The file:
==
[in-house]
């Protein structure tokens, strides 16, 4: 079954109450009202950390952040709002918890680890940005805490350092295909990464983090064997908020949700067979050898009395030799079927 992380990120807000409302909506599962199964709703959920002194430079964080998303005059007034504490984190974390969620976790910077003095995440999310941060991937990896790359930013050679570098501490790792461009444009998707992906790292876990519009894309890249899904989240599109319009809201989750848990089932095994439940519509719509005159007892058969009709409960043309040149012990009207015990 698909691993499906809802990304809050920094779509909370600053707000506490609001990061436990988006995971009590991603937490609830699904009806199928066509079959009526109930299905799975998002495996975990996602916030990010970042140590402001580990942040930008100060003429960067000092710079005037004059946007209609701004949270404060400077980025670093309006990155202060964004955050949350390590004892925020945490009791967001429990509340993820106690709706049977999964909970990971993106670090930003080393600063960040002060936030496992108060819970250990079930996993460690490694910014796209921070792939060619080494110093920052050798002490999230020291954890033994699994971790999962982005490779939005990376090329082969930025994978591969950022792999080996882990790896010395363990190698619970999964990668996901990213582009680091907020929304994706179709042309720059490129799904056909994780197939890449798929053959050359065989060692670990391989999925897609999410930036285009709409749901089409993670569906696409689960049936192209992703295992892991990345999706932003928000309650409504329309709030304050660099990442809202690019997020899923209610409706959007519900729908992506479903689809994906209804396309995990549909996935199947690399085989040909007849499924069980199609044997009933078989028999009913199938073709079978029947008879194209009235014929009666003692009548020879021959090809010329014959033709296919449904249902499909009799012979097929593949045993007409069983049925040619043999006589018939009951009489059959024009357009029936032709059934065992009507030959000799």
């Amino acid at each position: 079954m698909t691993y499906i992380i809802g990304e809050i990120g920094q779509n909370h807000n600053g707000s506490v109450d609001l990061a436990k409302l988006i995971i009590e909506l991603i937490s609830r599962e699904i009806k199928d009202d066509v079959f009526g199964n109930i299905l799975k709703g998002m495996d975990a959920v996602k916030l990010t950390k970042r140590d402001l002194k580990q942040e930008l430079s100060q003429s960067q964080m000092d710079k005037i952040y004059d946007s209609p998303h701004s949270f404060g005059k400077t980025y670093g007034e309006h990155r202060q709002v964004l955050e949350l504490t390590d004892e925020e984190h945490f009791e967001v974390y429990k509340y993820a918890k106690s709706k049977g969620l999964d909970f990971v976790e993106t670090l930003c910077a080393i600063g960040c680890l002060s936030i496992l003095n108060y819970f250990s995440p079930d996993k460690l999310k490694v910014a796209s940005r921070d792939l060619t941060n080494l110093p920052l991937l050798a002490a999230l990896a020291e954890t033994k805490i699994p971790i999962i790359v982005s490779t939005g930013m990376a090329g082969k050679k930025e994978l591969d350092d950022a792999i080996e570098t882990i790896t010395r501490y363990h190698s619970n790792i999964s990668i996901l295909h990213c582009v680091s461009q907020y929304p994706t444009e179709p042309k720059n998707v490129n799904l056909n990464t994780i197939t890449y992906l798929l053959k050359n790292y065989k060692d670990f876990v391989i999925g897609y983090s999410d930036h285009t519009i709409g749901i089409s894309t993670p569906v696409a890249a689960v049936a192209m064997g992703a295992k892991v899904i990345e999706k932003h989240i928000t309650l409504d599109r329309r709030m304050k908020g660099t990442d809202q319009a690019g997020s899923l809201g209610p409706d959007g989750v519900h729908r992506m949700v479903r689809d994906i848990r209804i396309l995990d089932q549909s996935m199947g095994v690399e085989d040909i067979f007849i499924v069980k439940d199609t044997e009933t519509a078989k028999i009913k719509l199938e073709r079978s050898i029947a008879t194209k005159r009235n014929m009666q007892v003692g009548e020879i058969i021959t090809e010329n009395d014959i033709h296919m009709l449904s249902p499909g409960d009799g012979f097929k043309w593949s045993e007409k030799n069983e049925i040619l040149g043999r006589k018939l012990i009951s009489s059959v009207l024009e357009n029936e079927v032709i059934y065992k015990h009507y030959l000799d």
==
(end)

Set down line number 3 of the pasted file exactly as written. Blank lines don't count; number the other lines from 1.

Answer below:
């Amino acid at each position: 079954m698909t691993y499906i992380i809802g990304e809050i990120g920094q779509n909370h807000n600053g707000s506490v109450d609001l990061a436990k409302l988006i995971i009590e909506l991603i937490s609830r599962e699904i009806k199928d009202d066509v079959f009526g199964n109930i299905l799975k709703g998002m495996d975990a959920v996602k916030l990010t950390k970042r140590d402001l002194k580990q942040e930008l430079s100060q003429s960067q964080m000092d710079k005037i952040y004059d946007s209609p998303h701004s949270f404060g005059k400077t980025y670093g007034e309006h990155r202060q709002v964004l955050e949350l504490t390590d004892e925020e984190h945490f009791e967001v974390y429990k509340y993820a918890k106690s709706k049977g969620l999964d909970f990971v976790e993106t670090l930003c910077a080393i600063g960040c680890l002060s936030i496992l003095n108060y819970f250990s995440p079930d996993k460690l999310k490694v910014a796209s940005r921070d792939l060619t941060n080494l110093p920052l991937l050798a002490a999230l990896a020291e954890t033994k805490i699994p971790i999962i790359v982005s490779t939005g930013m990376a090329g082969k050679k930025e994978l591969d350092d950022a792999i080996e570098t882990i790896t010395r501490y363990h190698s619970n790792i999964s990668i996901l295909h990213c582009v680091s461009q907020y929304p994706t444009e179709p042309k720059n998707v490129n799904l056909n990464t994780i197939t890449y992906l798929l053959k050359n790292y065989k060692d670990f876990v391989i999925g897609y983090s999410d930036h285009t519009i709409g749901i089409s894309t993670p569906v696409a890249a689960v049936a192209m064997g992703a295992k892991v899904i990345e999706k932003h989240i928000t309650l409504d599109r329309r709030m304050k908020g660099t990442d809202q319009a690019g997020s899923l809201g209610p409706d959007g989750v519900h729908r992506m949700v479903r689809d994906i848990r209804i396309l995990d089932q549909s996935m199947g095994v690399e085989d040909i067979f007849i499924v069980k439940d199609t044997e009933t519509a078989k028999i009913k719509l199938e073709r079978s050898i029947a008879t194209k005159r009235n014929m009666q007892v003692g009548e020879i058969i021959t090809e010329n009395d014959i033709h296919m009709l449904s249902p499909g409960d009799g012979f097929k043309w593949s045993e007409k030799n069983e049925i040619l040149g043999r006589k018939l012990i009951s009489s059959v009207l024009e357009n029936e079927v032709i059934y065992k015990h009507y030959l000799d």